Ancient Middle Eastern Boat Replica Scanned to Preserve it for Future Generations
Birmingham archaeologists will arrive in Oman this week to carry out the laser scanning of a replica of an ancient Arab Dhow ship that was used in trading between the Gulf and China in the 9th Century.
The original boat was probably built on the Arabian peninsula and sailed through the Gulf and Indian Ocean via Indonesia on its way to China. It sank in the Gelasa Strait carrying a cargo of Tang Dynasty pottery and was found by fisherman in 1998. It is likely, on route, that it was trading in commodities such as ceramics and silks.
The Belitung Wreck is the oldest known shipwreck in Southeast Asian waters and the replica, called the Jewel of Muscat, represents an important part of the economic and social history of the area. The archaeological team from Birmingham will laser scan the replica before it sets sail in early 2010 on its journey from Oman, where it was built, to Singapore, where it will become a museum piece. It will also be scanned on its arrival at its destination so that experts can ascertain the exact deformation of the hull during its journey.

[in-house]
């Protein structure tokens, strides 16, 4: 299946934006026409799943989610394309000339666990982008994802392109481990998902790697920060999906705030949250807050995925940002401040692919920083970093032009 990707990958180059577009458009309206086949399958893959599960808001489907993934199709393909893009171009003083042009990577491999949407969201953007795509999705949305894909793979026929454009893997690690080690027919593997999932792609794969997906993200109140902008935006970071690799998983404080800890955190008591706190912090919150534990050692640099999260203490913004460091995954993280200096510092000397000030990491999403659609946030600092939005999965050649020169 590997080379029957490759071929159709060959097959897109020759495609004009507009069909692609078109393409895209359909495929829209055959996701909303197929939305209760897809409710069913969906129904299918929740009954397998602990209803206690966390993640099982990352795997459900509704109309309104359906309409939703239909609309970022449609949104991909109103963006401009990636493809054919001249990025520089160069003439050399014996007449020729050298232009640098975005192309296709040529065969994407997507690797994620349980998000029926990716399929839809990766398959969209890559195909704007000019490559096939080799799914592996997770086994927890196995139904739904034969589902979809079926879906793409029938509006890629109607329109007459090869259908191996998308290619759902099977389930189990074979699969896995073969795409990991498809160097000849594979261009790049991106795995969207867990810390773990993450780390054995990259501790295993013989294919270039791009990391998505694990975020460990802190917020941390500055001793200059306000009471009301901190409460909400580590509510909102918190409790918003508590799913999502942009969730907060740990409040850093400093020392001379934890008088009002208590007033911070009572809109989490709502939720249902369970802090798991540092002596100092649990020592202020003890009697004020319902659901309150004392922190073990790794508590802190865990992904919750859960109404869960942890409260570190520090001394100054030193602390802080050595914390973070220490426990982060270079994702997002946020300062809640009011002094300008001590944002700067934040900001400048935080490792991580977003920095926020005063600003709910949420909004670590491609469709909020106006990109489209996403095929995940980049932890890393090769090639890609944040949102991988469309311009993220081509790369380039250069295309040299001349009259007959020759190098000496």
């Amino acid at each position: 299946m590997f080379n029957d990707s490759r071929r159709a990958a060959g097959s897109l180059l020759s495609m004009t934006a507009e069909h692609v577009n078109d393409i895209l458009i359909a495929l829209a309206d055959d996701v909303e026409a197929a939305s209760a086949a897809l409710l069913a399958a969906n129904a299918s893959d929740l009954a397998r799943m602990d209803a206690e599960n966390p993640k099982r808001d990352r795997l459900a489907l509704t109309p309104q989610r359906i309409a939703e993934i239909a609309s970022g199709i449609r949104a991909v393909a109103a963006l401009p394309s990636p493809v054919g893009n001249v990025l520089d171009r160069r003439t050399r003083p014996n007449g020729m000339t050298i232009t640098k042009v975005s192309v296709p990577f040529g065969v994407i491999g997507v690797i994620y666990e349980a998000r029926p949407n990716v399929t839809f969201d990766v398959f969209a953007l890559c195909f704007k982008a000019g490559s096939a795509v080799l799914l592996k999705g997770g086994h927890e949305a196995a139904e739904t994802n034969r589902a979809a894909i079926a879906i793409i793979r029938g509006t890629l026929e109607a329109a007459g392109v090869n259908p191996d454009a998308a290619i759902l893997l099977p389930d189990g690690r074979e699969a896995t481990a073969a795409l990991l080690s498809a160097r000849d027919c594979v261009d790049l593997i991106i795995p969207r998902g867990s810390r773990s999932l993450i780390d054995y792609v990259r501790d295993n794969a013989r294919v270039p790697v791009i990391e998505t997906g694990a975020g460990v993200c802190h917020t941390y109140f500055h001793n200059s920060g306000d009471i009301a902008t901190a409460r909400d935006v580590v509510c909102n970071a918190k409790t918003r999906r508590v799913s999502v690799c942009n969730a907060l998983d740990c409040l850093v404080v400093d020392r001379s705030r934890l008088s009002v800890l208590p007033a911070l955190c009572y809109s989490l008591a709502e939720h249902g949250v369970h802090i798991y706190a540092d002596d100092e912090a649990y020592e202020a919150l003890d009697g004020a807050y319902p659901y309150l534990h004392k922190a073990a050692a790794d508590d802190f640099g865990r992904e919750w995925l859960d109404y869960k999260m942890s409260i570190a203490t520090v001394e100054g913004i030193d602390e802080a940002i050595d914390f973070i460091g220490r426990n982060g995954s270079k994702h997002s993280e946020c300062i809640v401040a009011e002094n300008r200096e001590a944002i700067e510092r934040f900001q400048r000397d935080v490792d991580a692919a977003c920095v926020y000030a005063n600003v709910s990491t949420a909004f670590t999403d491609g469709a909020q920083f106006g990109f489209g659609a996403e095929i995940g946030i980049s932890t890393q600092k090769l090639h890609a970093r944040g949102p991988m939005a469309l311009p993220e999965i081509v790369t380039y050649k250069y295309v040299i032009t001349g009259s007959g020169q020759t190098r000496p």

The scans will also provide valuable information for 3D models and the printing of 3D scale replicas so that the ship can be used as an educational tool, making it accessible to people who are unable to see the real thing.
Richard Cuttler from the University’s Institute of Antiquity and Archaeology says, ‘By laser scanning the boat we have the opportunity to learn what happened to these ancient boats during their journey through the Indian Ocean and beyond, what their strengths and weaknesses were, and hopefully something about the potential lifespan of the vessel.’
For further media information
Kate Chapple, Press Officer, University of Birmingham, tel 0121 414 2772 or 07789 921164